One such area is consumer data.  Data is at the heart of the digital financial services ecosystem.  The rise of fintech firms and their reliance on consumer data has raised valid concerns over privacy and security risks.  New technologies and permissioned data sharing can beneficially expand access to financial services, but it is critical that consumer privacy and control be protected.  The CFPB’s ongoing work on a rulemaking implementing Section 1033 is of paramount importance for personal data rights and helping to resolve core issues that have inhibited consumers’ control over their data.  This effort is important to provide additional clarity and security in the data sharing landscape and contribute to further progress in Open Banking.

Additionally, Treasury supports the CFPB’s recently announced efforts to consider regulatory proposals relating to data brokers and data boundaries, thereby enhancing transparency and holding covered entities accountable for their data practices.   Treasury has previously recommended that the CFPB consider whether and how it may directly supervise data aggregators, who store vast and ever-growing amounts of consumer financial data, generally without the kind of supervision of their data practices applicable to regulated depository institutions.   The banking agencies have also issued guidance regarding the oversight of bank partnerships with third parties, including fintech firms.   These regulatory and supervisory actions can help promote healthy competition that ultimately benefits consumers.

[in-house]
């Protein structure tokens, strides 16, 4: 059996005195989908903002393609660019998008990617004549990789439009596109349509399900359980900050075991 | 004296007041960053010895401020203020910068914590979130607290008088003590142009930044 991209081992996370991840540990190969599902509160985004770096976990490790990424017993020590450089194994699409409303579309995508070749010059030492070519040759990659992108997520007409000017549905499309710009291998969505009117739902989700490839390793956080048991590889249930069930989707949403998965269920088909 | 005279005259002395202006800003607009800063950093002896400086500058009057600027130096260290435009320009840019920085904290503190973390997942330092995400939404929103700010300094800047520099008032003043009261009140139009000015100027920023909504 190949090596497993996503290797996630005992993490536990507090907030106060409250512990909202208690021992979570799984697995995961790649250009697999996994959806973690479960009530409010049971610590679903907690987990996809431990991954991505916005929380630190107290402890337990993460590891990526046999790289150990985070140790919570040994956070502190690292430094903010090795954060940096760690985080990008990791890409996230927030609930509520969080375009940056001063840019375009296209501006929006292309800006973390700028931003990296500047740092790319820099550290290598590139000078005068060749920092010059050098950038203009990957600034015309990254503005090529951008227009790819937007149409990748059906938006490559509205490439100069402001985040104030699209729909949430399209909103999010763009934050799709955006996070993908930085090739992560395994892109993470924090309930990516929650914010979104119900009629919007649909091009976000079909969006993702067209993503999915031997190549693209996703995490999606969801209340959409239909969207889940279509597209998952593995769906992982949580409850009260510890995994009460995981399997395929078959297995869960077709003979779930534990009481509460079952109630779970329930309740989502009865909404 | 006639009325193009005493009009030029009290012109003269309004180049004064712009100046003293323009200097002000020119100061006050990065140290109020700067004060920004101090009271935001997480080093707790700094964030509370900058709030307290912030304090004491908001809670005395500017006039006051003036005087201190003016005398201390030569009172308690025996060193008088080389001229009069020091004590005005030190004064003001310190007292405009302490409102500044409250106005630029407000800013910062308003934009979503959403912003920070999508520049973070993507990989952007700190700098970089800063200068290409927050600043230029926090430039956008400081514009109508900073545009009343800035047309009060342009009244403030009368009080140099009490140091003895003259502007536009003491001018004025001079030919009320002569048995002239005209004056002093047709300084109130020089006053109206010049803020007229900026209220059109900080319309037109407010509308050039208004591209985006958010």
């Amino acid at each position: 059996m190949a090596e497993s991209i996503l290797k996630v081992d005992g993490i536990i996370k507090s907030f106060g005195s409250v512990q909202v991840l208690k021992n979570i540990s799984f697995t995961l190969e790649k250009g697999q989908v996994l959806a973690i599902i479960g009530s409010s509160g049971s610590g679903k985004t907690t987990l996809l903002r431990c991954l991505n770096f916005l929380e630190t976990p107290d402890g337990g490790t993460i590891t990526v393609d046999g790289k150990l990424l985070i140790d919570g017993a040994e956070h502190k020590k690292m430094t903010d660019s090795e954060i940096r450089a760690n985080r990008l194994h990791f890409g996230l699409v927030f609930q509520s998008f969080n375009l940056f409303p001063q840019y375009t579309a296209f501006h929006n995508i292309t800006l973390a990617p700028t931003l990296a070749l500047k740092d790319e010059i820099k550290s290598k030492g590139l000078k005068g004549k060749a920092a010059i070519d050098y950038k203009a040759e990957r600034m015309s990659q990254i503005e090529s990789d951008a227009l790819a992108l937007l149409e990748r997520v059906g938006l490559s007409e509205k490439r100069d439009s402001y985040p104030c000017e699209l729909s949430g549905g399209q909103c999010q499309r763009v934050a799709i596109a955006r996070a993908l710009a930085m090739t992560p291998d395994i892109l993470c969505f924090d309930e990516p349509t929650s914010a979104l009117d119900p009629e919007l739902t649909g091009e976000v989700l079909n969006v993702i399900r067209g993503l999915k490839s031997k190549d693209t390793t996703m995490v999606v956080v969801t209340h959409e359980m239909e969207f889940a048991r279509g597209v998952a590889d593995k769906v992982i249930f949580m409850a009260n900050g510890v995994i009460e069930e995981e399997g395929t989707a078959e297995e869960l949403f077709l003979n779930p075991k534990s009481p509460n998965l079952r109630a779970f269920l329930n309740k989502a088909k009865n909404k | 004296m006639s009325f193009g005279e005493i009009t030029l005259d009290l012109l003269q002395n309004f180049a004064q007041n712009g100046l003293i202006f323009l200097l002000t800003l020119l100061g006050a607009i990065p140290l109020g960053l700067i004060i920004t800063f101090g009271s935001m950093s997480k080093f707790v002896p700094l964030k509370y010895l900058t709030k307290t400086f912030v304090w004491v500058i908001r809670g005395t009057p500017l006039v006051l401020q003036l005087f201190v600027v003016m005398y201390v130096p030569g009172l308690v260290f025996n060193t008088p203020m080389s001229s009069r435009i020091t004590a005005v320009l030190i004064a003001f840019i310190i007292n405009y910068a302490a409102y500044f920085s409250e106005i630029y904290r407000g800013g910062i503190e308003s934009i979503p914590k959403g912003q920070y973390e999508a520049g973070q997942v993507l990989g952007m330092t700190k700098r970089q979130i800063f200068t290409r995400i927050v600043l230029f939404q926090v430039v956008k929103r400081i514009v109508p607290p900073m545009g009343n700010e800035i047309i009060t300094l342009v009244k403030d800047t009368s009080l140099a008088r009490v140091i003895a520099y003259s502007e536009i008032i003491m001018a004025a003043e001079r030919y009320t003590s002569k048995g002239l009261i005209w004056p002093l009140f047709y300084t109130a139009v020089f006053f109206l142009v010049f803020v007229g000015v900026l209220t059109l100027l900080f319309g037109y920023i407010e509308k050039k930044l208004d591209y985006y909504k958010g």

Another area that has been in focus is consumer fees.  Despite other innovations, credit cards and debit cards remain the most prevalent instruments for consumer payments.   Across the Administration, agencies have sought to target hidden fees and charges, as appropriate, to shore up competition by promoting fair and transparent pricing across the U.S. economy.  In the payments space, the CFPB is working to finalize a rule aimed at reining in excessive credit card late fees.  Here again, regulation has a role to play to protect consumers and promote healthy, competitive markets that are free of hidden or excessive fees.

It is also imperative to address the issue of fraud, especially in the era of digital transactions.  With the increased speed and accessibility of digital transactions has come increased complexity in fraud and scams, particularly those targeting vulnerable populations. Addressing risks requires consideration of technological and policy solutions.  This could include consideration of tools like advanced cryptographic methods, multi-factor authentication, programmatic anomaly detection, as well as prudent operating and governance procedures with strong oversight and protections.

In conclusion, the payments landscape is rapidly evolving, presenting both opportunities and risks. The public sector plays a critical role in ensuring healthy competition, protecting consumers, and promoting responsible innovation. Through thoughtful regulation and supervision, we can strike a balance that benefits consumers and the broader financial system. By addressing key areas such as consumer data, fees, and fraud, we can create a more transparent, accessible, and competitive payments environment that meets the needs of all consumers. Thank you.